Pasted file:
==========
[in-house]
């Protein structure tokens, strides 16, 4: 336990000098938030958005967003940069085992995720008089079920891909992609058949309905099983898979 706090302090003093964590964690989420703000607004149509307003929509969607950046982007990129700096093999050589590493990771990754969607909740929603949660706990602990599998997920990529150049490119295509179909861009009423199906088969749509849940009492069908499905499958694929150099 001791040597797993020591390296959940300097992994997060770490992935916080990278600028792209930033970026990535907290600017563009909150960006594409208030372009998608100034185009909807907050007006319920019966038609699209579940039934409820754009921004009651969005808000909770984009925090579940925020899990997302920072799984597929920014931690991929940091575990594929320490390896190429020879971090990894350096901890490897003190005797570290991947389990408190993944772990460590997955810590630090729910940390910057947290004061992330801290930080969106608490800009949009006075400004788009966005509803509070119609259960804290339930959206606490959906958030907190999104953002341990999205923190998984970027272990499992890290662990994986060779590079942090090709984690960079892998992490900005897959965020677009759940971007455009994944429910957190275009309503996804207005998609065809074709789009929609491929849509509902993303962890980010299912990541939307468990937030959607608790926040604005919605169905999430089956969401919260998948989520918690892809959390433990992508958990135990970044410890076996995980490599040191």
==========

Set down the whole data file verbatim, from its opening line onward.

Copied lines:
[in-house]
């Protein structure tokens, strides 16, 4: 336990000098938030958005967003940069085992995720008089079920891909992609058949309905099983898979 706090302090003093964590964690989420703000607004149509307003929509969607950046982007990129700096093999050589590493990771990754969607909740929603949660706990602990599998997920990529150049490119295509179909861009009423199906088969749509849940009492069908499905499958694929150099 001791040597797993020591390296959940300097992994997060770490992935916080990278600028792209930033970026990535907290600017563009909150960006594409208030372009998608100034185009909807907050007006319920019966038609699209579940039934409820754009921004009651969005808000909770984009925090579940925020899990997302920072799984597929920014931690991929940091575990594929320490390896190429020879971090990894350096901890490897003190005797570290991947389990408190993944772990460590997955810590630090729910940390910057947290004061992330801290930080969106608490800009949009006075400004788009966005509803509070119609259960804290339930959206606490959906958030907190999104953002341990999205923190998984970027272990499992890290662990994986060779590079942090090709984690960079892998992490900005897959965020677009759940971007455009994944429910957190275009309503996804207005998609065809074709789009929609491929849509509902993303962890980010299912990541939307468990937030959607608790926040604005919605169905999430089956969401919260998948989520918690892809959390433990992508958990135990970044410890076996995980490599040191």